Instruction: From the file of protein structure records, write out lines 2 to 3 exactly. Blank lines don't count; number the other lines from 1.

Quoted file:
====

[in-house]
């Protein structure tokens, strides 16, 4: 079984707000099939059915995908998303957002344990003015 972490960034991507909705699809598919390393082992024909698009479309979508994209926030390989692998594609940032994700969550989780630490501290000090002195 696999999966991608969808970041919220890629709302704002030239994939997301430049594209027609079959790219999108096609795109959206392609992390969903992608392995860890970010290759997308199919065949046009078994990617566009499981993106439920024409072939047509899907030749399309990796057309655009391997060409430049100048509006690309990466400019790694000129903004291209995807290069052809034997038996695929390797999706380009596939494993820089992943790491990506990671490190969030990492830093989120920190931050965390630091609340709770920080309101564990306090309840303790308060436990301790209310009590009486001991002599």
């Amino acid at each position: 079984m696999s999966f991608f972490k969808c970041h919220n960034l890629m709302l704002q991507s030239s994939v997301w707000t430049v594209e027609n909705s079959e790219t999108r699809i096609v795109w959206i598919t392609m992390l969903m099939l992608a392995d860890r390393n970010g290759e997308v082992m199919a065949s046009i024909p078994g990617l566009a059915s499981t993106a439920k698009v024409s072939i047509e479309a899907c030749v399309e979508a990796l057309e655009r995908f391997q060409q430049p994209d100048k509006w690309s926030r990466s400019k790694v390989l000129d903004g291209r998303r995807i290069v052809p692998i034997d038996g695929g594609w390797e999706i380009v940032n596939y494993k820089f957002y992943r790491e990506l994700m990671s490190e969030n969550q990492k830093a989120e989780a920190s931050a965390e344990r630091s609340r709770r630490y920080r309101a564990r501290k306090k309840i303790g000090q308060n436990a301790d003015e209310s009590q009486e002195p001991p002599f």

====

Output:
């Protein structure tokens, strides 16, 4: 079984707000099939059915995908998303957002344990003015 972490960034991507909705699809598919390393082992024909698009479309979508994209926030390989692998594609940032994700969550989780630490501290000090002195 696999999966991608969808970041919220890629709302704002030239994939997301430049594209027609079959790219999108096609795109959206392609992390969903992608392995860890970010290759997308199919065949046009078994990617566009499981993106439920024409072939047509899907030749399309990796057309655009391997060409430049100048509006690309990466400019790694000129903004291209995807290069052809034997038996695929390797999706380009596939494993820089992943790491990506990671490190969030990492830093989120920190931050965390630091609340709770920080309101564990306090309840303790308060436990301790209310009590009486001991002599």
């Amino acid at each position: 079984m696999s999966f991608f972490k969808c970041h919220n960034l890629m709302l704002q991507s030239s994939v997301w707000t430049v594209e027609n909705s079959e790219t999108r699809i096609v795109w959206i598919t392609m992390l969903m099939l992608a392995d860890r390393n970010g290759e997308v082992m199919a065949s046009i024909p078994g990617l566009a059915s499981t993106a439920k698009v024409s072939i047509e479309a899907c030749v399309e979508a990796l057309e655009r995908f391997q060409q430049p994209d100048k509006w690309s926030r990466s400019k790694v390989l000129d903004g291209r998303r995807i290069v052809p692998i034997d038996g695929g594609w390797e999706i380009v940032n596939y494993k820089f957002y992943r790491e990506l994700m990671s490190e969030n969550q990492k830093a989120e989780a920190s931050a965390e344990r630091s609340r709770r630490y920080r309101a564990r501290k306090k309840i303790g000090q308060n436990a301790d003015e209310s009590q009486e002195p001991p002599f």